Winning Battles, Losing Wars: Rethinking U.S. Strategy in the Middle East
February 1, 2017
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Michael Eisenstadt is the Kahn Fellow and director of The Washington Institute’s Military and Security Studies Program. A specialist in Persian Gulf and Arab-Israeli security affairs, he has published widely on irregular and conventional warfare, and nuclear weapons proliferation in the Middle East.
Prior to joining the Institute in 1989, Mr. Eisenstadt worked as a military analyst with the U.S. government.
Mr. Eisenstadt served for twenty-six years as an officer in the U.S. Army Reserve before retiring in 2010. His military service included active-duty stints in Iraq with the United States Forces-Iraq headquarters (2010) and the Human Terrain System Assessment Team (2008); in Jerusalem, the West Bank, and Jordan with the U.S. Security Coordinator (USSC) for Israel and the Palestinian Authority (2008-2009); at U.S. Central Command headquarters and on the Joint Staff during Operation Enduring Freedom and the planning for Operation Iraqi Freedom (2001-2002); and in Turkey and Iraq during Operation Provide Comfort (1991).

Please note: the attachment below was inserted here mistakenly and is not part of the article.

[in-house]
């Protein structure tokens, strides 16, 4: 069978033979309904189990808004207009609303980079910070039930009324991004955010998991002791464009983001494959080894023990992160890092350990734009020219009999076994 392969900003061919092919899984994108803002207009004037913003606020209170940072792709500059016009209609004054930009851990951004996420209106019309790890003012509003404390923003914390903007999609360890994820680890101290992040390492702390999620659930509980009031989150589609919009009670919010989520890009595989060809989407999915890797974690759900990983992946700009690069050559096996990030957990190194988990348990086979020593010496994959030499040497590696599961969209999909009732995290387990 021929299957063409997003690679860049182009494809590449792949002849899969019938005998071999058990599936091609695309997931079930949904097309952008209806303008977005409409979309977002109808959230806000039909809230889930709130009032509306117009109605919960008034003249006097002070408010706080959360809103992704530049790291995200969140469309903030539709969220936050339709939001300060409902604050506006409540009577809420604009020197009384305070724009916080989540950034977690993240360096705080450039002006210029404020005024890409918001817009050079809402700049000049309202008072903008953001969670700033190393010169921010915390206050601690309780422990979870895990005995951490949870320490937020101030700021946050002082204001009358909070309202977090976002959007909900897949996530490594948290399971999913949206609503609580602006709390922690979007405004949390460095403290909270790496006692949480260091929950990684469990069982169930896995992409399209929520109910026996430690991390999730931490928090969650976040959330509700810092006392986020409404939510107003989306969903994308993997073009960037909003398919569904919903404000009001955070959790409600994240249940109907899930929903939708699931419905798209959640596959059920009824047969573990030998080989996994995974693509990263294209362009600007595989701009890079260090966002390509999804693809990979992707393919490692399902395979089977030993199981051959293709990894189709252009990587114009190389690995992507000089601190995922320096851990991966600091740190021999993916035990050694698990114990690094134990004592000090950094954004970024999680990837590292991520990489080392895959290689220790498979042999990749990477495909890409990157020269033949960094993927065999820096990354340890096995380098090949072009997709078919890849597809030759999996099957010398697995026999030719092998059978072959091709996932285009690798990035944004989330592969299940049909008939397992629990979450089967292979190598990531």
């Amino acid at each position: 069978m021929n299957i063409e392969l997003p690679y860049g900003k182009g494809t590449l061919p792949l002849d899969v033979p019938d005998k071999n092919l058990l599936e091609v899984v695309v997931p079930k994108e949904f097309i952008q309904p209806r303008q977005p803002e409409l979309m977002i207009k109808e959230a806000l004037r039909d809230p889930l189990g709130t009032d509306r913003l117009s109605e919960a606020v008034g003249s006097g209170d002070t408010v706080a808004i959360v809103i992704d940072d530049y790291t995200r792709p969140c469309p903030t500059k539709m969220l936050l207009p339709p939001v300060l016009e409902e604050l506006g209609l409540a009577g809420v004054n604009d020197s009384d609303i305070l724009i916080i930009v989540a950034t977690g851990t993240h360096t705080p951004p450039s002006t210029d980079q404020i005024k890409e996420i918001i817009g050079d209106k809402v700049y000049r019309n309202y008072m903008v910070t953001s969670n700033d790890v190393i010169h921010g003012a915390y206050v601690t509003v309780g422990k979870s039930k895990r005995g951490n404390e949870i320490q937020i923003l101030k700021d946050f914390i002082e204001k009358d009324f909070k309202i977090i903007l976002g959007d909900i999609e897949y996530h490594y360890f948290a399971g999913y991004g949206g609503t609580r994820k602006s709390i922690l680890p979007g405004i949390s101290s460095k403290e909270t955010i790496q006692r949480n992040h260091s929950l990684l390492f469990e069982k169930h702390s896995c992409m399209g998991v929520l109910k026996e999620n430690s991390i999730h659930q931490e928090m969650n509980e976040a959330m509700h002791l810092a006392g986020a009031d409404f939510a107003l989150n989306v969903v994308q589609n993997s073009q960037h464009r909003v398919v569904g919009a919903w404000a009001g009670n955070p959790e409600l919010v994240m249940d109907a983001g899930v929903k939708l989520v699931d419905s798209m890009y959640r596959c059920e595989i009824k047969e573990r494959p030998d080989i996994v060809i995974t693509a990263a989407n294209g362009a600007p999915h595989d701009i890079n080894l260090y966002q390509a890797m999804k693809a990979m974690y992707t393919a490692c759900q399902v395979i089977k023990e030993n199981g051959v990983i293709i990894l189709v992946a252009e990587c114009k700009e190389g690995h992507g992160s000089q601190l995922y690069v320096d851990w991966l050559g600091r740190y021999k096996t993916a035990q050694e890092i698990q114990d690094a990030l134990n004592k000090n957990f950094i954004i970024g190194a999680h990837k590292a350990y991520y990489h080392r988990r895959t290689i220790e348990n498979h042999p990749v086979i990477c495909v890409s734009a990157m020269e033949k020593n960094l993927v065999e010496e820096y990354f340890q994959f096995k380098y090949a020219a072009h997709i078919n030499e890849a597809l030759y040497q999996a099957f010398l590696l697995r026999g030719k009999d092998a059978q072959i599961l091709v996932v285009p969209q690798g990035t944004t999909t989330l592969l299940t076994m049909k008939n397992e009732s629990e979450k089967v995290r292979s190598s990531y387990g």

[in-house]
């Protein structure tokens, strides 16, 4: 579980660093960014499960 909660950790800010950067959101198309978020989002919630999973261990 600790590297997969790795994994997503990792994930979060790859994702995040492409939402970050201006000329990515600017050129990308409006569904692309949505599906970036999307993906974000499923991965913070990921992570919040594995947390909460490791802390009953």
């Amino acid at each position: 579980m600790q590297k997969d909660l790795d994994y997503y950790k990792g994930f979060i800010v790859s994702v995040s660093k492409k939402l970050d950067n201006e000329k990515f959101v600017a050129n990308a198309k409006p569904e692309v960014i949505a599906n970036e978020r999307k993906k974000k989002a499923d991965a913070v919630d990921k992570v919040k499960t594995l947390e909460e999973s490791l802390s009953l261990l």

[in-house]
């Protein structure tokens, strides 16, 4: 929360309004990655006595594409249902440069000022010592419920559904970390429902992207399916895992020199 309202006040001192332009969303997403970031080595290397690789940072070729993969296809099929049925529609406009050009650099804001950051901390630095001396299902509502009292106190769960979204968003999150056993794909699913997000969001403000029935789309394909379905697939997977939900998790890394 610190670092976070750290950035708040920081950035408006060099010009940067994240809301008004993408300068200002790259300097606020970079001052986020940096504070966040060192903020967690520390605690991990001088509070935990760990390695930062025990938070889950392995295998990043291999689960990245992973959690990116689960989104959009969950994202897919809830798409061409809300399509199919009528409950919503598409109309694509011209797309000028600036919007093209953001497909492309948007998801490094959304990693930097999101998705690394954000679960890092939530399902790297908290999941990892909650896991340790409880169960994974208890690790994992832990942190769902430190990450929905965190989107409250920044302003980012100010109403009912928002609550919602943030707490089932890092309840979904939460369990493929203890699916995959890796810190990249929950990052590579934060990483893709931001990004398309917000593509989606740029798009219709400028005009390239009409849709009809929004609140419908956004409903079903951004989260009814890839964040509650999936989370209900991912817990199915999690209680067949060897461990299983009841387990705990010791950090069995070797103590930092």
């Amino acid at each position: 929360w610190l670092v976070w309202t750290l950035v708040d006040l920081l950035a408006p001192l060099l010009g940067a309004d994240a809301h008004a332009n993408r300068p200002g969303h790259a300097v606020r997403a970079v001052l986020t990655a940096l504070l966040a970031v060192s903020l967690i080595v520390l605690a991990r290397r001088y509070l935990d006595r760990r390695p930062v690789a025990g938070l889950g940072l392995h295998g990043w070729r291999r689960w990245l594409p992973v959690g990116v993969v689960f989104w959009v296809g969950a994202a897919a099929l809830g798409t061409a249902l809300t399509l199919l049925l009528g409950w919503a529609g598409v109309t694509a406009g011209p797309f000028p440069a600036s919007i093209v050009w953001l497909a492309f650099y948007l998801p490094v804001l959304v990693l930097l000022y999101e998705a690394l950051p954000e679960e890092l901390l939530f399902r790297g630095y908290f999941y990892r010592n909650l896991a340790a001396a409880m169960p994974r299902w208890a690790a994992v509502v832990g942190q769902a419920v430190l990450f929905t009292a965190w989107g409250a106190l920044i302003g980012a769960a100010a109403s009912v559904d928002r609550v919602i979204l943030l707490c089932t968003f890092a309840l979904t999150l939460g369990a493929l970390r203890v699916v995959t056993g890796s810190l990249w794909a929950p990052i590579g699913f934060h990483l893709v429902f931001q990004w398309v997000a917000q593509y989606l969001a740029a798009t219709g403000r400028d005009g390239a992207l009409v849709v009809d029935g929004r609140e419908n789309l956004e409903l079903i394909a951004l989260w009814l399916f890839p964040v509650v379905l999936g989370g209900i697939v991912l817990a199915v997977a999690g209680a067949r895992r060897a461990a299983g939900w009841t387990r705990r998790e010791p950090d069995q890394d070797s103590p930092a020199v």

He has also served in a civilian capacity on the Multinational Force-Iraq/U.S. Embassy Baghdad Joint Campaign Plan Assessment Team (2009) and as a consultant or advisor to the congressionally mandated Iraq Study Group (2006), the Multinational Corps-Iraq Information Operations Task Force (2005-2006), and the State Department’s Future of Iraq defense policy working group (2002-2003). In 1992, he took a leave of absence from the Institute to work on the U.S. Air Force Gulf War Air Power Survey.